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Devastating Fire Ants: Millions Invested in Eradicating the World’s Worst Superpests

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Australia is increasing its efforts to combat the South American fire ant, a super-pest that has the potential to cause more damage than all of the worst invasive pests combined.

The fight against the fire ant is receiving an additional $268 million (US$170 million) to be invested in programs aimed at eradicating the pest.

Over the next four years, the National Fire Ant Eradication Program will receive this boost in funding, coinciding with a Senate inquiry examining the country’s efforts to eliminate the insect.

The state of Queensland is particularly affected by the fire ant problem, and Treasurer Jim Chalmers emphasizes that the risks of the ants spreading to the rest of the country are too great.

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“I’ve seen firsthand the success of the program’s efforts in slowing the spread rate of fire ants in southeast Queensland, particularly here in my community, in Logan,” he said on Sunday.

“Without the program, fire ants would now infest around 100 million hectares in an arc of country from Bowen in the north, west to Longreach and south to Canberra.”

The treasurer warned that if the ants spread, it could have an annual economic impact of about $1.25 billion.

“This is our best chance to eradicate red imported fire ants from Australia,” he said.

Almost the entire country is considered suitable habitat for fire ants, with the exceptions possibly being Tasmania’s high country and the NSW Snowy Mountains.

Agriculture Minister Murray Watt stated that the ants would cause more damage to Australia’s agriculture and environment than all of the worst invasive pests combined.

“We will do everything we can to help Queensland and the rest of Australia win this fight. Fire ants are one of the world’s worst super-pests and have the potential to spread across 97 percent of Australia,” he said.

Reece Pianta, a conservation officer from the Invasive Species Council, expressed that the funding boost comes at a crucial time.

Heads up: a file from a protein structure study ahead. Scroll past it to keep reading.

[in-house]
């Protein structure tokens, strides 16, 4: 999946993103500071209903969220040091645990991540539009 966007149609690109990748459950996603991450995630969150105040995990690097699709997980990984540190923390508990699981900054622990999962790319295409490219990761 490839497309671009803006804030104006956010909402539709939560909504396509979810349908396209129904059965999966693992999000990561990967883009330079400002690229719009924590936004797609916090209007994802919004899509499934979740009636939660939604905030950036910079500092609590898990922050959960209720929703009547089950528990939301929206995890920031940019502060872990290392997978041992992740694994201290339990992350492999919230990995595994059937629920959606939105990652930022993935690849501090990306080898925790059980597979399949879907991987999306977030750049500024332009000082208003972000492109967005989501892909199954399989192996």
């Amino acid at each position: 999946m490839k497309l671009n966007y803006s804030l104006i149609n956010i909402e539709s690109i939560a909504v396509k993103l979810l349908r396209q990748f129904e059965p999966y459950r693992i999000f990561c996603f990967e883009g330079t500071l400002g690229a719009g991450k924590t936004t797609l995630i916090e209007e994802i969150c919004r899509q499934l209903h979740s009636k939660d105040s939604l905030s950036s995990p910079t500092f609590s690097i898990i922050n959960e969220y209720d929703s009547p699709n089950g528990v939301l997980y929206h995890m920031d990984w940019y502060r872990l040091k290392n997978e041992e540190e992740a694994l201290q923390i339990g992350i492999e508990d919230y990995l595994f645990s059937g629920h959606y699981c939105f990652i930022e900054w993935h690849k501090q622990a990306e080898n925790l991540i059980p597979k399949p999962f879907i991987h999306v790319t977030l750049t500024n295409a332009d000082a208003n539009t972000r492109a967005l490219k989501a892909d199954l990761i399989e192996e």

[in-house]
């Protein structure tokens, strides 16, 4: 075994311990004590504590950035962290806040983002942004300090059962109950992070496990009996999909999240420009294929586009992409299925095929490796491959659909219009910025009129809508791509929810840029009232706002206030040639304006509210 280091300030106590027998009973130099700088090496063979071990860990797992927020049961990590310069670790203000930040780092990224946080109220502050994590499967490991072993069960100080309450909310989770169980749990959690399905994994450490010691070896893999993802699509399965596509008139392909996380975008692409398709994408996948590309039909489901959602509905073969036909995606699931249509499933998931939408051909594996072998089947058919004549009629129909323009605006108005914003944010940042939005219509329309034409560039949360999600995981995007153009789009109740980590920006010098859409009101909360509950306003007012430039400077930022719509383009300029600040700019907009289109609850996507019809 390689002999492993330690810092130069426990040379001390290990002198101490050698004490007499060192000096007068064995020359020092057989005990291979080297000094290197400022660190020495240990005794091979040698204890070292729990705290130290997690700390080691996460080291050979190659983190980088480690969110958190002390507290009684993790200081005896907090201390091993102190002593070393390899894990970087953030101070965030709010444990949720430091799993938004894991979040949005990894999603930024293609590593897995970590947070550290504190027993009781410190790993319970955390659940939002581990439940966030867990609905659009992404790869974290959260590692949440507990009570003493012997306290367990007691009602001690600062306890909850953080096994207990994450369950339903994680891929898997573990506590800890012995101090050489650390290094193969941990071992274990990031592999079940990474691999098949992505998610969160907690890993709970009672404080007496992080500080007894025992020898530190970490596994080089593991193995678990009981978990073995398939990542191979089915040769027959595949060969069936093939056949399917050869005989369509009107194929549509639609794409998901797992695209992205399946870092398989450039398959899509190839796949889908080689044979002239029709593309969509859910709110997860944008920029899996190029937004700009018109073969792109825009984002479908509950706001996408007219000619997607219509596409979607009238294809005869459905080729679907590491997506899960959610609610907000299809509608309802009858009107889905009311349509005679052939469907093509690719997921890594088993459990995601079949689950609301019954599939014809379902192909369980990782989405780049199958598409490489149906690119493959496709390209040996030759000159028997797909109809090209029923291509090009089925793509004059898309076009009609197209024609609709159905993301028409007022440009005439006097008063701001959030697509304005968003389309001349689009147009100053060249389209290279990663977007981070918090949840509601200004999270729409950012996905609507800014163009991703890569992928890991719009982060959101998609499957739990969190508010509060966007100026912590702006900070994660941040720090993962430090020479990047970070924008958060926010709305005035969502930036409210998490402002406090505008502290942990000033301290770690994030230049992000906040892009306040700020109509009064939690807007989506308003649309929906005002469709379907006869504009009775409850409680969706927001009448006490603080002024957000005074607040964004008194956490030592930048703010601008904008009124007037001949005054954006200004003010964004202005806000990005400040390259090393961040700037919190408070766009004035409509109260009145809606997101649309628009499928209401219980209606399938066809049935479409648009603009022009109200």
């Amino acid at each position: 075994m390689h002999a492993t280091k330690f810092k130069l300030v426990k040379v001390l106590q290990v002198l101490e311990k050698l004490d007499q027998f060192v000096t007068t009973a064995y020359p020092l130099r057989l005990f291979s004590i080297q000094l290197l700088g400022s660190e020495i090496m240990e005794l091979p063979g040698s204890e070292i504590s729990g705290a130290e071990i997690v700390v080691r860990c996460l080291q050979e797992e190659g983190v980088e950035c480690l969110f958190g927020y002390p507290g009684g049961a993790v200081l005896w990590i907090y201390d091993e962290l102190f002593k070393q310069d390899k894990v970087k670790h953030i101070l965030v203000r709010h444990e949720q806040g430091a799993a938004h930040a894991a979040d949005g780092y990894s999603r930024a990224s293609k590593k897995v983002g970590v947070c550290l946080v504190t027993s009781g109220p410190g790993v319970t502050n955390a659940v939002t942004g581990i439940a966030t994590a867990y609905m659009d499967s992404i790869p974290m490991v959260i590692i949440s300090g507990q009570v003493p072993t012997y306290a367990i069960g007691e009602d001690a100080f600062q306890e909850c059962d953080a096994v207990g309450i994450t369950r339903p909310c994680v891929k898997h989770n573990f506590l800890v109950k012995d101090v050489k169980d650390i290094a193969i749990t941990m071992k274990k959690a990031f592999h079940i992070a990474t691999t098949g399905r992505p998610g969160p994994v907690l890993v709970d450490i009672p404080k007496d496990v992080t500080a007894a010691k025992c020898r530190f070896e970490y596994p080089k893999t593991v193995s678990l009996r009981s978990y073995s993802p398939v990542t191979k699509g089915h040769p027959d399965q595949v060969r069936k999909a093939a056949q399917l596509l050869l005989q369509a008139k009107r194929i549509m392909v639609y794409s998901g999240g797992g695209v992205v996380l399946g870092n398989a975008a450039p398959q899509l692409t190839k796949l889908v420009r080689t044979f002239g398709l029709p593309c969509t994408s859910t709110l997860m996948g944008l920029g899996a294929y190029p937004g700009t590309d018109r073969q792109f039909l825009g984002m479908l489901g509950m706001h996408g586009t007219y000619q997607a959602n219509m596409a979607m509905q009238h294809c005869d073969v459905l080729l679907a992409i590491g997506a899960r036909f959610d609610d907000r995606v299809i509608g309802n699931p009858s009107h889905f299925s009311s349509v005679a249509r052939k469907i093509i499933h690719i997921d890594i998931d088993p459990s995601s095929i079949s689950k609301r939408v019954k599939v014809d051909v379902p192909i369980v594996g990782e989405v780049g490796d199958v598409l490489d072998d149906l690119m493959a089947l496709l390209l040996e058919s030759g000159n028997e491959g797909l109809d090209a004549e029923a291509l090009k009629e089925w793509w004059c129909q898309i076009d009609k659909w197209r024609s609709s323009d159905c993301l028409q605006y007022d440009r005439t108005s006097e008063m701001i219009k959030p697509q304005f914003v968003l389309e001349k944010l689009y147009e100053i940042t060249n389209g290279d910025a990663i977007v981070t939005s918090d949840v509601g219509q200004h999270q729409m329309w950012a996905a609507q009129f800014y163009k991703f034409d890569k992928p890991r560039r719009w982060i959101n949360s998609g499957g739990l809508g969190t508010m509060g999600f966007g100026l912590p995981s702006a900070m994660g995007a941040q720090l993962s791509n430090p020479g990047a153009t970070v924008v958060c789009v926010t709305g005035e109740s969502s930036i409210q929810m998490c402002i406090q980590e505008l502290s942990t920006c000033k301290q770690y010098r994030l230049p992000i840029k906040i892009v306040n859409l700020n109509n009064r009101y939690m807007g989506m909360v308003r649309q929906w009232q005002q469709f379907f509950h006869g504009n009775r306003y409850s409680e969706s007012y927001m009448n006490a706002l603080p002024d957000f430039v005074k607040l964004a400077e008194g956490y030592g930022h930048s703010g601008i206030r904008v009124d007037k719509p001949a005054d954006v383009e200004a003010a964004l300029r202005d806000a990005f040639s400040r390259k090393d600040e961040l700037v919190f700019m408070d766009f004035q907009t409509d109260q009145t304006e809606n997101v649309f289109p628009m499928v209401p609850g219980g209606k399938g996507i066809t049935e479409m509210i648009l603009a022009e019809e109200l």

A recent review estimates that eradicating the ants will cost about $200 to $300 million annually over the next decade.

“Fire ants are one of the world’s worst super-pests and, if they are allowed to spread across the continent, their impact will be greater than cane toads, rabbits, feral cats, and foxes combined,” he said.

Pianta urges the government to secure funding for the next 10 years to successfully eliminate the ants.

“Eradication will take at least a decade, and so while this four-year funding announcement is very welcome, work should start immediately on developing the next funding package so that we do not have any more delays,” he added.

Nationals leader and opposition agriculture spokesman David Littleproud criticized the government for taking too long to make the funds available, stating that it is still not enough.

“The Response Plan in July said $593 million was required over the next four years to control the pest,” he said.

The first colony of fire ants was discovered in Brisbane over 20 years ago after being unintentionally transported through cargo from the United States.

The ants have recently been found in close proximity to the New South Wales border, as well as on sand islands off the Queensland coast, raising concerns for the biodiversity on K’gari Island (formerly Fraser Island).



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